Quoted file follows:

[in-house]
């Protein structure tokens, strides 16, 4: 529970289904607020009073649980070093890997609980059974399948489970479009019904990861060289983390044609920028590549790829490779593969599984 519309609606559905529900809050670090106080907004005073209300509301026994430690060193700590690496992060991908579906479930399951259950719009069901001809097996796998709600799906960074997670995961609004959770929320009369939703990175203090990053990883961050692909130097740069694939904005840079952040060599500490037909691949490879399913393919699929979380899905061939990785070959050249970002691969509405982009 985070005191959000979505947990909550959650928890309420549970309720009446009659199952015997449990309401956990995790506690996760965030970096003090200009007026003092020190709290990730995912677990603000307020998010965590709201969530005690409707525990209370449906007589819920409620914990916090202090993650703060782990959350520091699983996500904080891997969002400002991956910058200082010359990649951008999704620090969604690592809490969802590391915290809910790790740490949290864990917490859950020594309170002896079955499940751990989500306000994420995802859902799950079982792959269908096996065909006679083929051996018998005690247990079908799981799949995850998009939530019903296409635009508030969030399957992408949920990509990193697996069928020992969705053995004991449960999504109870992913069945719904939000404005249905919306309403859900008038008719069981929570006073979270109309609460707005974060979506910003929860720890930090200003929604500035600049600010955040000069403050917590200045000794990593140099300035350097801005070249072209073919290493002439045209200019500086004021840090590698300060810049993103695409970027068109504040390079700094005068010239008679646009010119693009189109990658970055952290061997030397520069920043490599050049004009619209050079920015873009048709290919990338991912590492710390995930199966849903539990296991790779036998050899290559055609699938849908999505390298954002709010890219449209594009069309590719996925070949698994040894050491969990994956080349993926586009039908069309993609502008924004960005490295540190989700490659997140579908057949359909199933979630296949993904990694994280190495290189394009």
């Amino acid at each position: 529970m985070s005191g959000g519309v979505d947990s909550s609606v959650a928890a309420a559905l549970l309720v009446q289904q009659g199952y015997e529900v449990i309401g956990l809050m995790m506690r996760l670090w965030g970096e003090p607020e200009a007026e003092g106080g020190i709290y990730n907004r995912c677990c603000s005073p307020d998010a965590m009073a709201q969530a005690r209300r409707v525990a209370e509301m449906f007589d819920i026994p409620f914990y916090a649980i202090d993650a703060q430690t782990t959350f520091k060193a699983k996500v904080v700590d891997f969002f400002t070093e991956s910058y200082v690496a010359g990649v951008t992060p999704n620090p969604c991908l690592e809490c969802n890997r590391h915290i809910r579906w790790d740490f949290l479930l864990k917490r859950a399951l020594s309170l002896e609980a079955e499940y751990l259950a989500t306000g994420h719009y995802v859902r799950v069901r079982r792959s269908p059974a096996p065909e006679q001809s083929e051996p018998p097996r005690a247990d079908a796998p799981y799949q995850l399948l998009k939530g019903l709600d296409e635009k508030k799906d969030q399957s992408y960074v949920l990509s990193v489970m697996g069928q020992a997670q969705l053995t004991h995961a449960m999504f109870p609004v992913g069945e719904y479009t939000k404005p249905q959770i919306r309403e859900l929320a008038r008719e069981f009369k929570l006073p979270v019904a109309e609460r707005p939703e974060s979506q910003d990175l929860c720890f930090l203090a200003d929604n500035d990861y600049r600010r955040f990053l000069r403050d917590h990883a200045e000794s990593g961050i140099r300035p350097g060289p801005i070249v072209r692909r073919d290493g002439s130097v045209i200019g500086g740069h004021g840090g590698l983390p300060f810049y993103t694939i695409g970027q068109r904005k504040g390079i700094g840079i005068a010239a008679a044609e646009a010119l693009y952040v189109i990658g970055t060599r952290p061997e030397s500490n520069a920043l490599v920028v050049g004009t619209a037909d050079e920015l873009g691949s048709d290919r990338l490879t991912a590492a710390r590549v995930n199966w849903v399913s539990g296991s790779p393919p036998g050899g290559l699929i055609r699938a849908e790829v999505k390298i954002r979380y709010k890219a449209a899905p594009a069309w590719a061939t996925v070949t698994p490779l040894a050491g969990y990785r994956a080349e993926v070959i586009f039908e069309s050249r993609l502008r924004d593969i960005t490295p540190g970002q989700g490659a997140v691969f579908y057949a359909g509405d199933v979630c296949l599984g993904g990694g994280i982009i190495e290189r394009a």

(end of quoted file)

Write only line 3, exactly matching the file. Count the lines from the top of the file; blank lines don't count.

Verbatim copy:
């Amino acid at each position: 529970m985070s005191g959000g519309v979505d947990s909550s609606v959650a928890a309420a559905l549970l309720v009446q289904q009659g199952y015997e529900v449990i309401g956990l809050m995790m506690r996760l670090w965030g970096e003090p607020e200009a007026e003092g106080g020190i709290y990730n907004r995912c677990c603000s005073p307020d998010a965590m009073a709201q969530a005690r209300r409707v525990a209370e509301m449906f007589d819920i026994p409620f914990y916090a649980i202090d993650a703060q430690t782990t959350f520091k060193a699983k996500v904080v700590d891997f969002f400002t070093e991956s910058y200082v690496a010359g990649v951008t992060p999704n620090p969604c991908l690592e809490c969802n890997r590391h915290i809910r579906w790790d740490f949290l479930l864990k917490r859950a399951l020594s309170l002896e609980a079955e499940y751990l259950a989500t306000g994420h719009y995802v859902r799950v069901r079982r792959s269908p059974a096996p065909e006679q001809s083929e051996p018998p097996r005690a247990d079908a796998p799981y799949q995850l399948l998009k939530g019903l709600d296409e635009k508030k799906d969030q399957s992408y960074v949920l990509s990193v489970m697996g069928q020992a997670q969705l053995t004991h995961a449960m999504f109870p609004v992913g069945e719904y479009t939000k404005p249905q959770i919306r309403e859900l929320a008038r008719e069981f009369k929570l006073p979270v019904a109309e609460r707005p939703e974060s979506q910003d990175l929860c720890f930090l203090a200003d929604n500035d990861y600049r600010r955040f990053l000069r403050d917590h990883a200045e000794s990593g961050i140099r300035p350097g060289p801005i070249v072209r692909r073919d290493g002439s130097v045209i200019g500086g740069h004021g840090g590698l983390p300060f810049y993103t694939i695409g970027q068109r904005k504040g390079i700094g840079i005068a010239a008679a044609e646009a010119l693009y952040v189109i990658g970055t060599r952290p061997e030397s500490n520069a920043l490599v920028v050049g004009t619209a037909d050079e920015l873009g691949s048709d290919r990338l490879t991912a590492a710390r590549v995930n199966w849903v399913s539990g296991s790779p393919p036998g050899g290559l699929i055609r699938a849908e790829v999505k390298i954002r979380y709010k890219a449209a899905p594009a069309w590719a061939t996925v070949t698994p490779l040894a050491g969990y990785r994956a080349e993926v070959i586009f039908e069309s050249r993609l502008r924004d593969i960005t490295p540190g970002q989700g490659a997140v691969f579908y057949a359909g509405d199933v979630c296949l599984g993904g990694g994280i982009i190495e290189r394009a």